Testing of Vaginal Discharge: As you already know, your vagina is home to both beneficial and anaerobic bacteria. To observe for signs of active, harmful bacteria living within your vaginal discharge, your doctor will take samples during the pelvic exam. Those will later be studied under a microscope to look for vaginal cells that are affected with bacteria.
Causes of BV
Your vagina usually has a happy balance of good and bad bacteria. When that is disrupted an infection results. That’s the root cause of BV. Your vagina’s balance of bacteria can be thrown off by a variety of things. Here are a few reasons you may be experiencing this imbalance.
Vaginal douching: Douching might make you feel cleaner, but it actually disrupts the natural balance of bacteria. This makes you more susceptible to infections like BV. You could also be putting yourself at risk for more serious conditions like Pelvic Inflammatory Disease (PID). For these reasons, it’s best to just skip douching altogether.
Having multiple sexual partners: Women who have sex with more than one partner (male or female) are more at risk for developing BV. This is due to the exposure from different types of bacteria from each partner. You can help counteract this by using condoms with all of your sexual partners.
How Common Is BV?
Bacterial vaginosis is one of the most common vaginal infections affecting women of reproductive age. According to the CDC , an estimated 21.2 million women between the ages of 15 and 49 are affected by BV in the United States.
In 80% of cases, antibiotics will successfully treat the infection. Only up to 50% of women will report a recurrence of BV within the first year following treatment. If this happens to you, your doctor may prescribe a longer treatment of antibiotics to be taken for up to 6 months.
Alternatively, your doctor might prescribe boric acid suppositories, which have been proven to be an effective treatment against BV.
Risks of BV
Generally speaking, BV is a mild infection and shouldn’t cause any major problems. In some cases, it might even clear up on its own before you’ve realized you had an infection! However, like with most things in life, there are exceptions to the rule. Here are the most common risks associated with having BV:
- If BV is left untreated, you are more susceptible to sexually transmitted infections like HIV or Chlamydia.
- Miscarriage or early labour, if the infection occurs during pregnancy.
- Pelvic infections are more likely to occur following procedures affecting the pelvic area (such as an abortion, hysterectomy, or a caesarean section).
- A severe pelvic infection known as Pelvic Inflammatory Disease or PID can occur in some women with untreated cases of BV. This condition affects a woman’s reproductive system and can lead to permanent infertility. It also increases the likelihood of an ectopic pregnancy if you are trying to conceive.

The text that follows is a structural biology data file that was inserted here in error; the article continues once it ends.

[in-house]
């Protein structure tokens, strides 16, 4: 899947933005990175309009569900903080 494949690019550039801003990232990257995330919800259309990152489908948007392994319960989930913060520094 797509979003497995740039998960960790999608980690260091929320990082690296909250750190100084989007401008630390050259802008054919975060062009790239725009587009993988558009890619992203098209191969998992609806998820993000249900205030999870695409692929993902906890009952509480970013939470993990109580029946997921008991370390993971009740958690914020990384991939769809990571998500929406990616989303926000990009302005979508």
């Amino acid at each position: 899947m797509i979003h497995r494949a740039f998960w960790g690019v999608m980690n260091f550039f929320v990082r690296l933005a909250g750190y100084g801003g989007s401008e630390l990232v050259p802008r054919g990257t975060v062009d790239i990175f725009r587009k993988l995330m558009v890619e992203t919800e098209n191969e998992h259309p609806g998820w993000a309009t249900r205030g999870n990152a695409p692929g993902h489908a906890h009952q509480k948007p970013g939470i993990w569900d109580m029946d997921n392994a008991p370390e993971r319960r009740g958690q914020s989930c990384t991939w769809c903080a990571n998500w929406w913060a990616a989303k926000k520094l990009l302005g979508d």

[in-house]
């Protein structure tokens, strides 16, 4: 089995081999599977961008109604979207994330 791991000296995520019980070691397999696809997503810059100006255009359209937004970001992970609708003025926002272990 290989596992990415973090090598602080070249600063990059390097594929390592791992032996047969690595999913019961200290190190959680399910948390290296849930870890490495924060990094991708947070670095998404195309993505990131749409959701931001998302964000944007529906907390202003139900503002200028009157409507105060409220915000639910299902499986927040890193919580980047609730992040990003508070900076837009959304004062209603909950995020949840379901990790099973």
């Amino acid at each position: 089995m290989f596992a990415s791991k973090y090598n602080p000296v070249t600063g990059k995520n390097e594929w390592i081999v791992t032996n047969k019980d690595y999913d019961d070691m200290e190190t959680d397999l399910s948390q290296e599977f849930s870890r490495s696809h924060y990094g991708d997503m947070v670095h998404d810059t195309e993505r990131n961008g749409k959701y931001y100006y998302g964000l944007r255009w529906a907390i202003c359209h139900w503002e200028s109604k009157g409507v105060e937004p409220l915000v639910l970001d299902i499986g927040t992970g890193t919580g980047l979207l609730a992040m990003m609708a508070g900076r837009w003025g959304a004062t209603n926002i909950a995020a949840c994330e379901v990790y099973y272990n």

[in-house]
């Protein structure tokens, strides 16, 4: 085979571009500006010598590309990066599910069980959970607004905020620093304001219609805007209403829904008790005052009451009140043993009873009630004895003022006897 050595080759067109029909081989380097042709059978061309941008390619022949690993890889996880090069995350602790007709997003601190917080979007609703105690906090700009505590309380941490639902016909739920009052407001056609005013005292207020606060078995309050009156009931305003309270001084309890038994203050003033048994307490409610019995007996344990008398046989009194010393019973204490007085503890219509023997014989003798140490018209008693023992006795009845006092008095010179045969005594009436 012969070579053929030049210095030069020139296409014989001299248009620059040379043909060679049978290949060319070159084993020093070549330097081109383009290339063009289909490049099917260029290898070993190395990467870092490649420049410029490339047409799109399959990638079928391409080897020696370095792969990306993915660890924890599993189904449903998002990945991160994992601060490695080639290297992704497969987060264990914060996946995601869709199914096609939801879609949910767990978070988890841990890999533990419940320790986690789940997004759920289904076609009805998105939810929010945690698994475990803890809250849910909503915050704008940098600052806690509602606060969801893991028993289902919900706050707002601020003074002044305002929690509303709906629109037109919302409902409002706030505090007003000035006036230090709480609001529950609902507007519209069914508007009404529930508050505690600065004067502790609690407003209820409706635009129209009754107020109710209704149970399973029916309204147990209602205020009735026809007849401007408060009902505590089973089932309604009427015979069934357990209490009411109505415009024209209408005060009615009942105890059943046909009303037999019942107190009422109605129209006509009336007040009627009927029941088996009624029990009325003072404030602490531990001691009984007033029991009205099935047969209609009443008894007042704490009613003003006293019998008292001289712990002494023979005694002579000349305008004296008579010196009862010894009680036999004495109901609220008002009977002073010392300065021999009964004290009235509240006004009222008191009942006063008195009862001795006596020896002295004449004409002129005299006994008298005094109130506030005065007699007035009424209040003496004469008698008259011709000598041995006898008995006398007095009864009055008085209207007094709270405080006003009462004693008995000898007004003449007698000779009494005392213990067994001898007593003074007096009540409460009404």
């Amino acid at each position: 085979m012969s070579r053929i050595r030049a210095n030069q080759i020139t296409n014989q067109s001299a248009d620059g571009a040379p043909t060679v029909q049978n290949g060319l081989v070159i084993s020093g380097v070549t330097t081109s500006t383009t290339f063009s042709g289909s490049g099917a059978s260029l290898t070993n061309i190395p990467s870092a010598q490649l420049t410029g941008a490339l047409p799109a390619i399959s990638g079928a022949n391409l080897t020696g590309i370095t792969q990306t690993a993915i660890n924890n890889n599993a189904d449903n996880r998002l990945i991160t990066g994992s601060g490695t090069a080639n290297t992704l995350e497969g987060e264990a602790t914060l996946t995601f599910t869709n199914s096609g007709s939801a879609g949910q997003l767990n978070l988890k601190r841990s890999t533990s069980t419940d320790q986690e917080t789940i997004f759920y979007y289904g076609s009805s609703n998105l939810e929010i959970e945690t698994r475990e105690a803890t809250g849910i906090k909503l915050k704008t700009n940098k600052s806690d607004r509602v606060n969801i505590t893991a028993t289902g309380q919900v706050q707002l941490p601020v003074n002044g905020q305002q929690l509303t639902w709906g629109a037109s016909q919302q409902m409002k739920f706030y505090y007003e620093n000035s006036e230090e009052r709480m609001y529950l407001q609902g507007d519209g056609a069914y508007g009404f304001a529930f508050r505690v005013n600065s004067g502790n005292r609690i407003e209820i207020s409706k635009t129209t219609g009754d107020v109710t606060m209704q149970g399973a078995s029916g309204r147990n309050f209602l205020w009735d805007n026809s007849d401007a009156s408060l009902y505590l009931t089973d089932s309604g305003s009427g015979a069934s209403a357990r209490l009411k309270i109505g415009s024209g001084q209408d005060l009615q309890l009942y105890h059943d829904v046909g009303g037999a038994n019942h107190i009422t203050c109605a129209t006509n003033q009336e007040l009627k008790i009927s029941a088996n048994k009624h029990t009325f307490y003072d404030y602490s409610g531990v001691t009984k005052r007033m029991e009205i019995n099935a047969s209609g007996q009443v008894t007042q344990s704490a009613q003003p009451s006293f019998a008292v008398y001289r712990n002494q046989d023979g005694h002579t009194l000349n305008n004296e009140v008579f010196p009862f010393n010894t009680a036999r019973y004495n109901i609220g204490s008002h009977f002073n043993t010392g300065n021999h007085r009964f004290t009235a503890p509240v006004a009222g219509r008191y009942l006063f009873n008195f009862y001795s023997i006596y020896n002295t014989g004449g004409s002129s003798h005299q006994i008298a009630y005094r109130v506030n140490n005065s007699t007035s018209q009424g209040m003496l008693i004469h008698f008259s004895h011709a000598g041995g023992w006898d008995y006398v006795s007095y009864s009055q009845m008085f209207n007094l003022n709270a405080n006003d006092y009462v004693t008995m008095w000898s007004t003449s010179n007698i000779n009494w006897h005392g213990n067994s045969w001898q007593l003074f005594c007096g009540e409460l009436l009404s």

Studies and Further Reading
This ongoing study from The University of British Columbia is the first study of its kind to determine how intravaginal boric acid measures up against metronidazole in treating bacterial vaginosis. While the study hasn’t reached completion as of yet, they are estimating a 77-88% success rate for the boric acid treatment group vs. 70-80% for the group using metronidazole to treat their BV.
BV’s Impact on Self-Esteem
When BV is difficult to treat and turns into a recurrent problem, it can start impacting a woman’s social wellbeing and self-esteem. This study, published in 2013, takes a closer look at the emotional impact recurrent BV has on women and hopes to bring more awareness to the medical field and women worldwide.
BV & Women in Same-Sex Relationships
Although it’s not completely understood why, bacterial vaginosis is more common in bisexual and lesbian women than it is in heterosexual women. This study from the UK set out to determine how true that claim was in a community-type setting. To do this, they took samples of vaginal flora from both heterosexual women and lesbian women and ultimately found that lesbian women were 2.5 times more likely to develop BV than their heterosexual counterparts.
Bacterial vaginosis is one of the most common vaginal infections affecting women worldwide. While the symptoms associated with BV can feel overwhelming or embarrassing, it is usually easy to treat, and it shouldn’t take long for you to feel some relief after starting a suitable treatment plan.
If your symptoms persist following treatment, you should make a follow-up appointment with your doctor to discuss alternative medication or additional testing to rule out other possible causes.
Sarah Nelson is a nurse with 15 years of experience working with a variety of patients. She has a Masters of Science in Nursing and has spent a large portion of her career working exclusively with women in an OB/GYN setting.
Nursing is a passion for Sarah but she also enjoys writing and sharing her expertise online with people who need helpful information. Treating patients well and helping them learn more about their own bodies is a key essential to a healthy lifestyle that Sarah truly believes in.